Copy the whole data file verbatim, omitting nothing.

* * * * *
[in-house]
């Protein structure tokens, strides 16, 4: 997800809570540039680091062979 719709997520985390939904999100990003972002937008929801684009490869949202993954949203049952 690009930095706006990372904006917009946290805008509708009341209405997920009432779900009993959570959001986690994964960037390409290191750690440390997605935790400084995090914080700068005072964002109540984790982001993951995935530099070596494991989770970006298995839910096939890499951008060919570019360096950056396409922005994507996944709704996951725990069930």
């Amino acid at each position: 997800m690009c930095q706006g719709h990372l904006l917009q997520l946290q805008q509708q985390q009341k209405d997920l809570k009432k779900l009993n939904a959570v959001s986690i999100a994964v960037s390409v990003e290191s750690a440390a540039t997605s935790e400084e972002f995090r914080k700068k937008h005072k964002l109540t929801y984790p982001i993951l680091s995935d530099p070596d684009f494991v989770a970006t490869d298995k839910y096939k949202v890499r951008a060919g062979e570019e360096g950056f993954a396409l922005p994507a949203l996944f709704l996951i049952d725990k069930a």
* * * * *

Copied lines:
[in-house]
């Protein structure tokens, strides 16, 4: 997800809570540039680091062979 719709997520985390939904999100990003972002937008929801684009490869949202993954949203049952 690009930095706006990372904006917009946290805008509708009341209405997920009432779900009993959570959001986690994964960037390409290191750690440390997605935790400084995090914080700068005072964002109540984790982001993951995935530099070596494991989770970006298995839910096939890499951008060919570019360096950056396409922005994507996944709704996951725990069930």
């Amino acid at each position: 997800m690009c930095q706006g719709h990372l904006l917009q997520l946290q805008q509708q985390q009341k209405d997920l809570k009432k779900l009993n939904a959570v959001s986690i999100a994964v960037s390409v990003e290191s750690a440390a540039t997605s935790e400084e972002f995090r914080k700068k937008h005072k964002l109540t929801y984790p982001i993951l680091s995935d530099p070596d684009f494991v989770a970006t490869d298995k839910y096939k949202v890499r951008a060919g062979e570019e360096g950056f993954a396409l922005p994507a949203l996944f709704l996951i049952d725990k069930a």